Greek Cypriot leader Nicos Anastasiades has announced that Russian warplanes can use military air bases in southern Cyprus if they are in a “difficult situation.”
Speaking in Athens on Wednesday, Anastasiades said that the decision was taken in a bid to improve relations between Russia and the Greek Cypriot administration.
“We are trying to improve our relations,” he said, adding, “We have signed an agreement with Russia. In this context, the Russian vessels and warplanes are allowed to take on supplies in critical conditions.”
“In critical situations, Russian ships or aircrafts are allowed to take supplies. This is not with an aim to [facilitate] attacks but as aid,” Anastasiades explained.
According to his statement, Russia will be able to use all airports in addition to the Andreas Papandreou military base near the southwestern city of Paphos, access that was granted to Russia for humanitarian missions earlier this year.
The air base and port facilities in Paphos are regularly used by French and German forces as a refuelling and maintenance station to support United Nations peace operations in neighbouring Lebanon.
The air base is also just 40 kilometres from Akrotiri - one of two sovereign British bases on the island - which is often used to support NATO operations in the Middle East.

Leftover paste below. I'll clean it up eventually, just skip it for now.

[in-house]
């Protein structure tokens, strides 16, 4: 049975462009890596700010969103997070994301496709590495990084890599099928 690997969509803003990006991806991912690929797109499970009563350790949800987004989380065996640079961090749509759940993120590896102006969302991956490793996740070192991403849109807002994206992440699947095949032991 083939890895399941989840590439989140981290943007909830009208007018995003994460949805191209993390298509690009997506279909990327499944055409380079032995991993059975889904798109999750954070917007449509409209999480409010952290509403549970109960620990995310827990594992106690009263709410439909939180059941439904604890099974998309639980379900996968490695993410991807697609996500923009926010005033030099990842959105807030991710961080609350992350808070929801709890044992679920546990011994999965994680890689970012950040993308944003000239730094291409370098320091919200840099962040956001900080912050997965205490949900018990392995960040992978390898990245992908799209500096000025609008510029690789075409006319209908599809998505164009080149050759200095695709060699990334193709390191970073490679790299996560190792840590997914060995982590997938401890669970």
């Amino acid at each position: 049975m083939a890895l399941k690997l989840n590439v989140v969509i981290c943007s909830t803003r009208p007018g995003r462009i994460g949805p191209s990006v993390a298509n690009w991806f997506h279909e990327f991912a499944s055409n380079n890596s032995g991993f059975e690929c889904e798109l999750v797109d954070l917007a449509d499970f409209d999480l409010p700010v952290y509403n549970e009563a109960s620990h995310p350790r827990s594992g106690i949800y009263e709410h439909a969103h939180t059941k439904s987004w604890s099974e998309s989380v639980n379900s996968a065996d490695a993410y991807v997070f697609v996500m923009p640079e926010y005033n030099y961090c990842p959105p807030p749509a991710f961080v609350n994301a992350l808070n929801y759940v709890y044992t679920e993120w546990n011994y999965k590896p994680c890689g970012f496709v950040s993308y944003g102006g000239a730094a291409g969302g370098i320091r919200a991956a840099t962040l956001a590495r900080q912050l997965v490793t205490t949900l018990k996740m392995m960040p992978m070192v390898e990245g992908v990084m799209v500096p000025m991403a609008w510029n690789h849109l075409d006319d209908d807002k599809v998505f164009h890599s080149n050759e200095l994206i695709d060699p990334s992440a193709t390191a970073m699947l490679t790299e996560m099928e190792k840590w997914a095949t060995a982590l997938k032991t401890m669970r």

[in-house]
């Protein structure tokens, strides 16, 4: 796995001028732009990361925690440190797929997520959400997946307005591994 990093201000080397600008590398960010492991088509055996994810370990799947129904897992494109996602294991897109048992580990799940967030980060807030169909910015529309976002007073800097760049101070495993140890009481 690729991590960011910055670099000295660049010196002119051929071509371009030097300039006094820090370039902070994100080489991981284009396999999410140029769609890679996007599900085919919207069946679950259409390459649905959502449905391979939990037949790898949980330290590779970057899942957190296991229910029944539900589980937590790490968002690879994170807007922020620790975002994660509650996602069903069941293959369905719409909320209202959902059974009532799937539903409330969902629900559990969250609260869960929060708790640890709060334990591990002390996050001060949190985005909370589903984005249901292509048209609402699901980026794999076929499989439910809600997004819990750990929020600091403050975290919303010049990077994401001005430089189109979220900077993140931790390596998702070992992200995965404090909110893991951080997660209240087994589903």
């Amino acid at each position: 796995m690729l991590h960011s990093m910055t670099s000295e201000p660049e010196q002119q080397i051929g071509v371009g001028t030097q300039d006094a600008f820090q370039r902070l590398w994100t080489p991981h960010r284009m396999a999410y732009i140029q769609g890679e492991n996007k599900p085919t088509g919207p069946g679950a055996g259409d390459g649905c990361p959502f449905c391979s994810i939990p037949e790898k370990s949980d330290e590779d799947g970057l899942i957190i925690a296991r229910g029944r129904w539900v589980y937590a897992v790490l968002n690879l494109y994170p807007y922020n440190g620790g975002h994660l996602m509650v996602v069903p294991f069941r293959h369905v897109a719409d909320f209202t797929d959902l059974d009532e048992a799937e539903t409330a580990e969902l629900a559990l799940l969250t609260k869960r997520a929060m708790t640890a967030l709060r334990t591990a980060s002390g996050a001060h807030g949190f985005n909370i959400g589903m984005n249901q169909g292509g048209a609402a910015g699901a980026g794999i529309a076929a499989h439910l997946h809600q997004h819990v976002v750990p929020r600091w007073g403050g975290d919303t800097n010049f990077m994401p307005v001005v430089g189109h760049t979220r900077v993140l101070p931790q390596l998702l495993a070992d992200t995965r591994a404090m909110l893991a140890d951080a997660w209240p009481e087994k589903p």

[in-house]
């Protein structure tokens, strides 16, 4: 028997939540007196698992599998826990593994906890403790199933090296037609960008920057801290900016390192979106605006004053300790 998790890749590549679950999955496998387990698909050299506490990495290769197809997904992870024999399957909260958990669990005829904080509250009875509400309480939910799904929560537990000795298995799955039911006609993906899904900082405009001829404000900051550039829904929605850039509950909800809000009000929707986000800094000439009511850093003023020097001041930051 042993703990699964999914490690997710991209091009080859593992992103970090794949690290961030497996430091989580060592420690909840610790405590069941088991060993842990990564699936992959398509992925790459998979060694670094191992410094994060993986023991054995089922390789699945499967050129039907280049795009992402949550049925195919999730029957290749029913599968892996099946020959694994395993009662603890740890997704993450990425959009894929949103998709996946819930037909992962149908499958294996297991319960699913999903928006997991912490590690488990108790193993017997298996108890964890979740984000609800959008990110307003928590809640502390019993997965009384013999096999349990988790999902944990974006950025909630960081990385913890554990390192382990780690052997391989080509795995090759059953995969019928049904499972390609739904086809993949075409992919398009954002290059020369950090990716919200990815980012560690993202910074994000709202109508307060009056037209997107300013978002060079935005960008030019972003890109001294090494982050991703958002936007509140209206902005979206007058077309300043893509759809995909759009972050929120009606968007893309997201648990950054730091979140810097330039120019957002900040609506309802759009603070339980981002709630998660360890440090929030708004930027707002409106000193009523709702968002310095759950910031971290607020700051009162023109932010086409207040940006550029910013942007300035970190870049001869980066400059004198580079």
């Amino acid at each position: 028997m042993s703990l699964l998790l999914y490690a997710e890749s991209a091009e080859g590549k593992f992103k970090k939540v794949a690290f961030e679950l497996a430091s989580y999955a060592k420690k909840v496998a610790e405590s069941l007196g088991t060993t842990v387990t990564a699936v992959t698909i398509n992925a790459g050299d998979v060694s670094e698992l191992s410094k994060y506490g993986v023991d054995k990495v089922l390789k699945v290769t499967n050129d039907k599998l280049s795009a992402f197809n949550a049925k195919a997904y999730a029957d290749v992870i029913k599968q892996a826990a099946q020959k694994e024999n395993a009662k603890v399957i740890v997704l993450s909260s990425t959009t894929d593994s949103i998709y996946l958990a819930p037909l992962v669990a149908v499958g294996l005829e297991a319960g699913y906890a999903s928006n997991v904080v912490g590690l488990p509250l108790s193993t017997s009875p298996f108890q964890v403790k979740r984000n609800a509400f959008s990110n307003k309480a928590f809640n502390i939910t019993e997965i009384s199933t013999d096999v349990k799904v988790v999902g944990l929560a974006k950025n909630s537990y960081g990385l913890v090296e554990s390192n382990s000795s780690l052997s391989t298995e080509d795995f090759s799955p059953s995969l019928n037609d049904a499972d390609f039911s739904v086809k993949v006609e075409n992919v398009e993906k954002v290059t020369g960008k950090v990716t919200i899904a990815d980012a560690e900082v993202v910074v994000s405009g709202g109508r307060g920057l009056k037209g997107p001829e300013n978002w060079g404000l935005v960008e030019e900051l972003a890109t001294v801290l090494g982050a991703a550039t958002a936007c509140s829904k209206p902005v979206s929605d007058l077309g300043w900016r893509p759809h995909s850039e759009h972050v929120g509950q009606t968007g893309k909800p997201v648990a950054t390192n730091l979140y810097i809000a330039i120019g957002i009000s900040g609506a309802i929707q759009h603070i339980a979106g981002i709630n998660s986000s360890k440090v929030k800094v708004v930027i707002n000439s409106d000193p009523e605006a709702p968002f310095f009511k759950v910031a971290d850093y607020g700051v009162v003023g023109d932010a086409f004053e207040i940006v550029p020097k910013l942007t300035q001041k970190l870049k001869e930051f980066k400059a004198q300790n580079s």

Anastasiades’ statement comes just two weeks after he met in southern Nicosia with Russian Foreign Minister Sergey Lavrov, with whom he discussed the conflict in neighbouring Syria.
Just 50 miles from the Syrian coast at its nearest point, Cyprus has found itself in the middle of a conflict of interests between Russia and the EU regarding the Syrian war.
In January 2012, the Greek Cypriot administration defied an EU arms embargo on Syria after a Russian weapons shipment was allowed to depart for Syria from the port of Limassol in southern Cyprus.
Earlier this year, the Greek Cypriot administration also agreed to allow Russian navy vessels to use ports in southern Cyprus following a deal between Russian President Vladimir Putin and his Greek Cypriot counterpart Anastasiades.
British bases on the island have also been used to launch air strikes on the DAESH terrorist group in Syria as part of the US-led coalition, which has grown increasingly concerned that the Russian campaign against DAESH is instead targeting moderate opposition groups.
In recent years, the discovery of natural gas in the eastern Mediterranean between Cyprus and its neighbours have raised the prospect of Europe being able to diversify its gas supply away from Russia, upon which it is currently dependent for much of its gas.
According to an analysis titled "War in Syria today could spell war for Cyprus tomorrow" published by the Cyprus Mail newspaper on Oct. 18, by maintaining its influence in Syria’s coastal provinces as well as its sway on the Greek Cypriot administration, to which it provided a €2.5 billion economic bailout in 2011, Russia may in the future seek a stake in the eastern Mediterranean gas bonanza and thus protect its position over Europe’s gas imports.